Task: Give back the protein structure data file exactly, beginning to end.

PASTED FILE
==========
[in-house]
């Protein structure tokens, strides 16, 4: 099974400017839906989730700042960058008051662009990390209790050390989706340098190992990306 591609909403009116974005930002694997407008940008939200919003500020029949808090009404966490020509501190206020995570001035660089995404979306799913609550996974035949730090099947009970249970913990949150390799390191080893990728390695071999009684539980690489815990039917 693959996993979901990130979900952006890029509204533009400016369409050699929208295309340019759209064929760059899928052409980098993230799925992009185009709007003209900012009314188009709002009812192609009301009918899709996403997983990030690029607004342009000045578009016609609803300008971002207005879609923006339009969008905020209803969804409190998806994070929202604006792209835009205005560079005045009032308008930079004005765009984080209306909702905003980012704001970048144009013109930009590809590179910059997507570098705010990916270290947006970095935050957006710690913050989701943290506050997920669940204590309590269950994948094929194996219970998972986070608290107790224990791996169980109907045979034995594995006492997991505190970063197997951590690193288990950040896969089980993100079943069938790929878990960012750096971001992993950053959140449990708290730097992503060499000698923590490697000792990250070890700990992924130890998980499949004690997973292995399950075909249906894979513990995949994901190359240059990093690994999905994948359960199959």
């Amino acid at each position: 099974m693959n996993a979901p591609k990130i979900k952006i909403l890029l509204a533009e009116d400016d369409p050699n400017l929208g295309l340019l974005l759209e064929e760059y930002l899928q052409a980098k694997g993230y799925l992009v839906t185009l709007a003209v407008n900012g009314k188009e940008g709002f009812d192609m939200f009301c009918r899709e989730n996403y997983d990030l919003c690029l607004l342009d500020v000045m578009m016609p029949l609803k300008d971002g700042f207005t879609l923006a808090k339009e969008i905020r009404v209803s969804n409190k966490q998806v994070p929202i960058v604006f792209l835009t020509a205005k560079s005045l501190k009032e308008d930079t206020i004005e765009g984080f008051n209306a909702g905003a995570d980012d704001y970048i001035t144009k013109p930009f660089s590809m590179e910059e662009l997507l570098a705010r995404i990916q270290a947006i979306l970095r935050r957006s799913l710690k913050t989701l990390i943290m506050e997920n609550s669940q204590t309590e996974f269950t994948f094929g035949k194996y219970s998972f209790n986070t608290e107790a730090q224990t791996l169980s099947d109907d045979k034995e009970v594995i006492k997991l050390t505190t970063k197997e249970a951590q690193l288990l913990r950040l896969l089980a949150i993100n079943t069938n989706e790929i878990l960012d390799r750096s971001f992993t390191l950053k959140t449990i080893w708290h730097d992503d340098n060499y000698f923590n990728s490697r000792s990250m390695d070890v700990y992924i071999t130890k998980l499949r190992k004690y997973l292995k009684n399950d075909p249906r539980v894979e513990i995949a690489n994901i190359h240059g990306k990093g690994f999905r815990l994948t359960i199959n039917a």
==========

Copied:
[in-house]
């Protein structure tokens, strides 16, 4: 099974400017839906989730700042960058008051662009990390209790050390989706340098190992990306 591609909403009116974005930002694997407008940008939200919003500020029949808090009404966490020509501190206020995570001035660089995404979306799913609550996974035949730090099947009970249970913990949150390799390191080893990728390695071999009684539980690489815990039917 693959996993979901990130979900952006890029509204533009400016369409050699929208295309340019759209064929760059899928052409980098993230799925992009185009709007003209900012009314188009709002009812192609009301009918899709996403997983990030690029607004342009000045578009016609609803300008971002207005879609923006339009969008905020209803969804409190998806994070929202604006792209835009205005560079005045009032308008930079004005765009984080209306909702905003980012704001970048144009013109930009590809590179910059997507570098705010990916270290947006970095935050957006710690913050989701943290506050997920669940204590309590269950994948094929194996219970998972986070608290107790224990791996169980109907045979034995594995006492997991505190970063197997951590690193288990950040896969089980993100079943069938790929878990960012750096971001992993950053959140449990708290730097992503060499000698923590490697000792990250070890700990992924130890998980499949004690997973292995399950075909249906894979513990995949994901190359240059990093690994999905994948359960199959």
């Amino acid at each position: 099974m693959n996993a979901p591609k990130i979900k952006i909403l890029l509204a533009e009116d400016d369409p050699n400017l929208g295309l340019l974005l759209e064929e760059y930002l899928q052409a980098k694997g993230y799925l992009v839906t185009l709007a003209v407008n900012g009314k188009e940008g709002f009812d192609m939200f009301c009918r899709e989730n996403y997983d990030l919003c690029l607004l342009d500020v000045m578009m016609p029949l609803k300008d971002g700042f207005t879609l923006a808090k339009e969008i905020r009404v209803s969804n409190k966490q998806v994070p929202i960058v604006f792209l835009t020509a205005k560079s005045l501190k009032e308008d930079t206020i004005e765009g984080f008051n209306a909702g905003a995570d980012d704001y970048i001035t144009k013109p930009f660089s590809m590179e910059e662009l997507l570098a705010r995404i990916q270290a947006i979306l970095r935050r957006s799913l710690k913050t989701l990390i943290m506050e997920n609550s669940q204590t309590e996974f269950t994948f094929g035949k194996y219970s998972f209790n986070t608290e107790a730090q224990t791996l169980s099947d109907d045979k034995e009970v594995i006492k997991l050390t505190t970063k197997e249970a951590q690193l288990l913990r950040l896969l089980a949150i993100n079943t069938n989706e790929i878990l960012d390799r750096s971001f992993t390191l950053k959140t449990i080893w708290h730097d992503d340098n060499y000698f923590n990728s490697r000792s990250m390695d070890v700990y992924i071999t130890k998980l499949r190992k004690y997973l292995k009684n399950d075909p249906r539980v894979e513990i995949a690489n994901i190359h240059g990306k990093g690994f999905r815990l994948t359960i199959n039917a």